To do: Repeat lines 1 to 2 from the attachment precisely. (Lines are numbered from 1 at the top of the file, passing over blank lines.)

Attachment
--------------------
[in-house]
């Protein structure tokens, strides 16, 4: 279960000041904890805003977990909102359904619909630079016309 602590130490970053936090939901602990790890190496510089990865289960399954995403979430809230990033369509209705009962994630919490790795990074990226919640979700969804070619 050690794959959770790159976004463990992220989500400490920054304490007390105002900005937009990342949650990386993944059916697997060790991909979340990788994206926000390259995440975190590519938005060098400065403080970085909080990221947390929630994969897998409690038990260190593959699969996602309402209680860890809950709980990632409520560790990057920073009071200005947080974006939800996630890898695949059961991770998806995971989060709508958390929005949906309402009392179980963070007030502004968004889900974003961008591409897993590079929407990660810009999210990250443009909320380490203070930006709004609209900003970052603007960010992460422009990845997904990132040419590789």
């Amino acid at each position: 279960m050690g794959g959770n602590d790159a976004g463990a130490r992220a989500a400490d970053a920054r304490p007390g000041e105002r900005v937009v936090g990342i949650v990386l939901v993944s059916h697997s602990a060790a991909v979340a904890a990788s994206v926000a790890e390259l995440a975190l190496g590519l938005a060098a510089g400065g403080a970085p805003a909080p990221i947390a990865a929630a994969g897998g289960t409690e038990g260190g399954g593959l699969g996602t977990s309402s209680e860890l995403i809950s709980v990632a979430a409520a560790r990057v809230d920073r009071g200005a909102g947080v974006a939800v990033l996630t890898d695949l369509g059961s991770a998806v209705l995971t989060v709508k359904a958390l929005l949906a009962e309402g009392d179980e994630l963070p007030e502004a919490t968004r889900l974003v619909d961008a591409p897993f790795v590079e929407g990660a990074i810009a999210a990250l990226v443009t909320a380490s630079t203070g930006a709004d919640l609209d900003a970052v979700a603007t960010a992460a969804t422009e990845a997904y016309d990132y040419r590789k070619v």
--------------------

[in-house]
């Protein structure tokens, strides 16, 4: 279960000041904890805003977990909102359904619909630079016309 602590130490970053936090939901602990790890190496510089990865289960399954995403979430809230990033369509209705009962994630919490790795990074990226919640979700969804070619 050690794959959770790159976004463990992220989500400490920054304490007390105002900005937009990342949650990386993944059916697997060790991909979340990788994206926000390259995440975190590519938005060098400065403080970085909080990221947390929630994969897998409690038990260190593959699969996602309402209680860890809950709980990632409520560790990057920073009071200005947080974006939800996630890898695949059961991770998806995971989060709508958390929005949906309402009392179980963070007030502004968004889900974003961008591409897993590079929407990660810009999210990250443009909320380490203070930006709004609209900003970052603007960010992460422009990845997904990132040419590789």